History of Miami
Before it was claimed for Spain in 1566, the area of present-day Miami was inhabited for thousands of years by the Tequestas. The attempts to colonize the area along the Miami River were hampered by the hostility of the local tribes. However, by the 1700 most native inhabitants of the area have disappeared. In 1821, Florida was ceded to the United States and in the following decades many new settlers arrived to the Biscayne Bay. They were in almost constant conflict with the Seminoles so the U.S. Army took over Fort Dallas and in 1824 managed to drive the Seminoles to the Everglades.
However, by the 1860 the Miami area was almost completely abandoned as the inhabitants found farming to be virtually impossible. Most of the land was bought again in 1870, after the Civil War which barely touched the area. Julia Tuttle from Cleveland was among those who bought the land and saw the potential for creating a resort community. Thanks to her, the East Coast Railroad arrived to Miami in 1896 and the same year the town was officially incorporated.
After World War I, Miami experienced a period of great growth. The growth slowed down after a hurricane that killed 234 people in 1926 but by that time Miami already had a population of over 200,000 and a steady economy based on tourism. The second boom came with World War II, when soldiers replaced tourists and many members of the army chose to remain in the city after the war.
In the 1980s more than 178,000 people immigrated to Miami from Cuba, which transformed it to an international city. Miami is today a bilingual city but that does not mean it is free of racial tensions. In addition, despite its rather glamorous image, Miami was at one point the fourth-poorest city in America.
In 2001 Miami was almost bankrupt but after the election of mayor Diaz it managed to pull through. Today the city’s bonds have an A+ rating and the overall quality of life is significantly higher.
Geography and Climate
Miami is located on a plain between Florida Everglades and Biscayne Bay. The bay has hundreds of natural and artificial barrier islands. Miami Beach and South Beach are located on such islands. Western fringes of Miami extend to the Everglades marshland and the communities close to the swamp have occasional problems with alligators venturing in.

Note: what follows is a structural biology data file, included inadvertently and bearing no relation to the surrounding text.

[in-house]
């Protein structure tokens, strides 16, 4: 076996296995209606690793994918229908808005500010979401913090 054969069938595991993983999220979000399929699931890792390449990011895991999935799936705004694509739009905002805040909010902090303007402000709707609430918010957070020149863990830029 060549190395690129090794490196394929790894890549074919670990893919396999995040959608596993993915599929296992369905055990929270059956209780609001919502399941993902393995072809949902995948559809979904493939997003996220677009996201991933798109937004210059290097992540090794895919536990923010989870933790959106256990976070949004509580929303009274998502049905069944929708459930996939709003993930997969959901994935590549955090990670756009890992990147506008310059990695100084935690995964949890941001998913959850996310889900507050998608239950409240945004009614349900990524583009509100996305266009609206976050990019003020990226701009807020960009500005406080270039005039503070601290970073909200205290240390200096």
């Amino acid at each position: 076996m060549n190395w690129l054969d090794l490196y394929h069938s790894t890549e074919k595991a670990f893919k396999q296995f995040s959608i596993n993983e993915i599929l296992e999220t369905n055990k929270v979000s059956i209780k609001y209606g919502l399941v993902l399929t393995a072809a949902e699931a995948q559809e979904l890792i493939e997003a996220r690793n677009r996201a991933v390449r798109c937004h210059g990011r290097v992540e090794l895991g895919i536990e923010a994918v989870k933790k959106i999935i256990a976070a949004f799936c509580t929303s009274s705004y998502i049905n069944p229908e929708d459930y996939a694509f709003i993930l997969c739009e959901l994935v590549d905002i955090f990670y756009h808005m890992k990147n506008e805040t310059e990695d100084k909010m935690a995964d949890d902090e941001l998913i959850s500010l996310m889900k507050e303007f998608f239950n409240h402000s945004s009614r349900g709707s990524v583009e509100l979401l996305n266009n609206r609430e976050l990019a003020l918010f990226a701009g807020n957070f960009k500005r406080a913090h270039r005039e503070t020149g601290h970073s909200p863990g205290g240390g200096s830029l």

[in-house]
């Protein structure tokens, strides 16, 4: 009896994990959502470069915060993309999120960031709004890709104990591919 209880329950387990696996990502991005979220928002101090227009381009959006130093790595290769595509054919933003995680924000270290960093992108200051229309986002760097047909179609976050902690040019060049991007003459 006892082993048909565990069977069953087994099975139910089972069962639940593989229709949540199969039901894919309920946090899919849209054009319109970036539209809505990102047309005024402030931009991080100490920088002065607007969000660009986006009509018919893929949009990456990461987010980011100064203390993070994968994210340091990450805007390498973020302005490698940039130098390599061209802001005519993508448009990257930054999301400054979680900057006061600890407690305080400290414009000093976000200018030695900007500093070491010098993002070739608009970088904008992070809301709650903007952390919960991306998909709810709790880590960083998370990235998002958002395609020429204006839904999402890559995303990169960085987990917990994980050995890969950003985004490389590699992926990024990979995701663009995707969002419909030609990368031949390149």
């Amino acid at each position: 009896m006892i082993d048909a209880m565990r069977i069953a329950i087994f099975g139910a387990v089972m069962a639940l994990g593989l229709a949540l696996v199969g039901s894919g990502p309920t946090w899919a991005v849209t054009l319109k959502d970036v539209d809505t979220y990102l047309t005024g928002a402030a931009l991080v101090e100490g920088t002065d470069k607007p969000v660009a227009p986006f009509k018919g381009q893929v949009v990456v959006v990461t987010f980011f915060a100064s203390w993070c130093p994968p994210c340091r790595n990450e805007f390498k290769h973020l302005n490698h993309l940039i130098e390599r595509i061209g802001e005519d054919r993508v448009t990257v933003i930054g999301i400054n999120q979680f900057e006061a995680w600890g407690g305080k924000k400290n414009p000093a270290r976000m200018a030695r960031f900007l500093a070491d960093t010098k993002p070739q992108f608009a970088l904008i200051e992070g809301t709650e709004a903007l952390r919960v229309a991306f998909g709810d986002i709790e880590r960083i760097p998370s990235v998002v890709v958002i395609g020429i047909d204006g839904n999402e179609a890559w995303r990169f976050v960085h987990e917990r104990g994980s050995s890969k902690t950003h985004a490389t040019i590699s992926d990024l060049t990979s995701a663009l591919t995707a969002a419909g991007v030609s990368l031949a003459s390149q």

Miami has a tropical monsoon climate. Summers are long, hot and humid and winters are brief, warm and drier. Hurricane season in Miami lasts from early June to late November, although hurricanes have been known to strike even outside of that period.
The city can roughly be divided into South, North, West and Downtown Miami. Downtown Miami is the heart of the city and its central business district, with the largest concentration of international banks in the USA. Midtown area in North Miami is home to many ethnically diverse communities, as well as to artists and bohemians. Traditionally immigrant neighborhoods are also located in Western Miami and the south side of the city features many of Miami’s oldest homes and also restaurants, bars, nightclubs and shops, located in the Coconut Grove neighborhood.
In 2010, Miami had a population of 399,457, of which 70% were Hispanics or Latinos of any race, 19.2% were Black or African American, 11.9% were non-Hispanic Whites, 1% were Asian, 0.3$ were Native American, 2.7% were of two or more races and 4.2% were of some other race.
Miami is a bilingual city and the majority of its residents speak Spanish.
Economy of Miami
Tourism has long been the major economic sector in Miami. While tourism still continues to be a major source of revenue, the economy is today much more diversified, especially in sectors relative to trade and international banking.
Some of the largest companies based in Miami include Bacardi, Telemundo, RCTV International, Burger King, Alienware, Carnival Cruise Lines, Royal Caribbean Cruise Lines, Norwegian Cruise Lines, Univision, U.S. Century Bank, Crispin Porter + Bogusky, CompUSA, Perry Ellis International, Sony Music Latin, Universal Music Latin Entertainment, and many more.
Culture and Arts in Miami
The city has a number of performing arts venues, most notably the Adrienne Arsht Center for the Performing Arts, as well as the Gusman Center for the Performing Arts, Coconut Grove Playhouse, New World Center, and Fair Expo Center. Major museums in the city include the Frost Art Museum, Miami Art Museum, Miami Science Museum and History Miami.
Music is a very large part in the life of Miami residents. The city has a vibrant Latino music scene and it is also a hotspot for dance music, hip-hop, electroclash and Miami bass. Miami hosts the Winter Music Conference, the largest dance event in the world.
In sports, Miami is home of the NFL’s Miami Dolphins, the NBA’s Miami Heat, the NHL’s Florida Panthers and MLB’s Miami Marlins.
Top institutions of higher education in Miami include Florida International University, Carlos Albizu University, Miami Campus, Miami Dade College, University of Miami, Barry University, Keiser University, Miami International University of Art & Design, St. Thomas University and Johnson and Wales University.
The Port of Miami is the busiest cruise port in the world. With this port and the Miami International Airport, Miami is the principal and the largest gateway between USA and Latin America. The city is the southern terminus of Amtrak’s Atlantic Coast services (the Silver Star and Silver Meteor lines). Public transportation in the city is provided by Miami-Dade Transit and SFRTA and includes commuter rail, heavy-rail rapid transit, an elevated people mover and buses.